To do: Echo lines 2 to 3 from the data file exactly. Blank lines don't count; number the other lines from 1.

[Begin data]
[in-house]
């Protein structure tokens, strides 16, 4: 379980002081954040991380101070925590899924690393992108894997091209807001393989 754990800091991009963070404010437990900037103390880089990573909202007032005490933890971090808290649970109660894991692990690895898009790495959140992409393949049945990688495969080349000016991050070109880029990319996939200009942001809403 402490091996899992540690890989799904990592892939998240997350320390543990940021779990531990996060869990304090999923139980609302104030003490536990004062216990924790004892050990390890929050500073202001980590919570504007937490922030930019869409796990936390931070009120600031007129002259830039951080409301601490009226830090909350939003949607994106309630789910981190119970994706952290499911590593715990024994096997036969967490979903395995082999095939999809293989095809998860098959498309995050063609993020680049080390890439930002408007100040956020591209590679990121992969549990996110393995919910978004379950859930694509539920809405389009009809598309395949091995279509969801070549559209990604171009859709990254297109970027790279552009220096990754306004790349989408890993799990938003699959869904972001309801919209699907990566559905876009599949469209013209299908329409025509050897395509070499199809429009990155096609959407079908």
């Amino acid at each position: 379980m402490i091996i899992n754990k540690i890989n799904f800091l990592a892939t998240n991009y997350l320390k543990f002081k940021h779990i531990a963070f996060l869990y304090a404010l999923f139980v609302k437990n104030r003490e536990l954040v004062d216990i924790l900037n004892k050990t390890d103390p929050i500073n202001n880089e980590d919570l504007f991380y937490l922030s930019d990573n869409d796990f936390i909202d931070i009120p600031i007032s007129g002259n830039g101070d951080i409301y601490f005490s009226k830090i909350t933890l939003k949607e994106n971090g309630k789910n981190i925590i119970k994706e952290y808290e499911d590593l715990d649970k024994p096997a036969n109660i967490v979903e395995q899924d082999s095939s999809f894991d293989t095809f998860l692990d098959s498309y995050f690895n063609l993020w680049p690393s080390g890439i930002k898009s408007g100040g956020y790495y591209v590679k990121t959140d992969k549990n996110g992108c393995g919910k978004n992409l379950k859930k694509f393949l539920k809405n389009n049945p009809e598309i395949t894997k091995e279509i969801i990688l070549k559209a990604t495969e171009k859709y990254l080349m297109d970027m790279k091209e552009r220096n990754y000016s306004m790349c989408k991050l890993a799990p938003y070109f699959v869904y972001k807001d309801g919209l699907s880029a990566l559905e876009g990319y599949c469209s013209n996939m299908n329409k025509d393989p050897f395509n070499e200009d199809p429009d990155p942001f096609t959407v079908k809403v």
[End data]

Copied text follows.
């Protein structure tokens, strides 16, 4: 379980002081954040991380101070925590899924690393992108894997091209807001393989 754990800091991009963070404010437990900037103390880089990573909202007032005490933890971090808290649970109660894991692990690895898009790495959140992409393949049945990688495969080349000016991050070109880029990319996939200009942001809403 402490091996899992540690890989799904990592892939998240997350320390543990940021779990531990996060869990304090999923139980609302104030003490536990004062216990924790004892050990390890929050500073202001980590919570504007937490922030930019869409796990936390931070009120600031007129002259830039951080409301601490009226830090909350939003949607994106309630789910981190119970994706952290499911590593715990024994096997036969967490979903395995082999095939999809293989095809998860098959498309995050063609993020680049080390890439930002408007100040956020591209590679990121992969549990996110393995919910978004379950859930694509539920809405389009009809598309395949091995279509969801070549559209990604171009859709990254297109970027790279552009220096990754306004790349989408890993799990938003699959869904972001309801919209699907990566559905876009599949469209013209299908329409025509050897395509070499199809429009990155096609959407079908």
């Amino acid at each position: 379980m402490i091996i899992n754990k540690i890989n799904f800091l990592a892939t998240n991009y997350l320390k543990f002081k940021h779990i531990a963070f996060l869990y304090a404010l999923f139980v609302k437990n104030r003490e536990l954040v004062d216990i924790l900037n004892k050990t390890d103390p929050i500073n202001n880089e980590d919570l504007f991380y937490l922030s930019d990573n869409d796990f936390i909202d931070i009120p600031i007032s007129g002259n830039g101070d951080i409301y601490f005490s009226k830090i909350t933890l939003k949607e994106n971090g309630k789910n981190i925590i119970k994706e952290y808290e499911d590593l715990d649970k024994p096997a036969n109660i967490v979903e395995q899924d082999s095939s999809f894991d293989t095809f998860l692990d098959s498309y995050f690895n063609l993020w680049p690393s080390g890439i930002k898009s408007g100040g956020y790495y591209v590679k990121t959140d992969k549990n996110g992108c393995g919910k978004n992409l379950k859930k694509f393949l539920k809405n389009n049945p009809e598309i395949t894997k091995e279509i969801i990688l070549k559209a990604t495969e171009k859709y990254l080349m297109d970027m790279k091209e552009r220096n990754y000016s306004m790349c989408k991050l890993a799990p938003y070109f699959v869904y972001k807001d309801g919209l699907s880029a990566l559905e876009g990319y599949c469209s013209n996939m299908n329409k025509d393989p050897f395509n070499e200009d199809p429009d990155p942001f096609t959407v079908k809403v």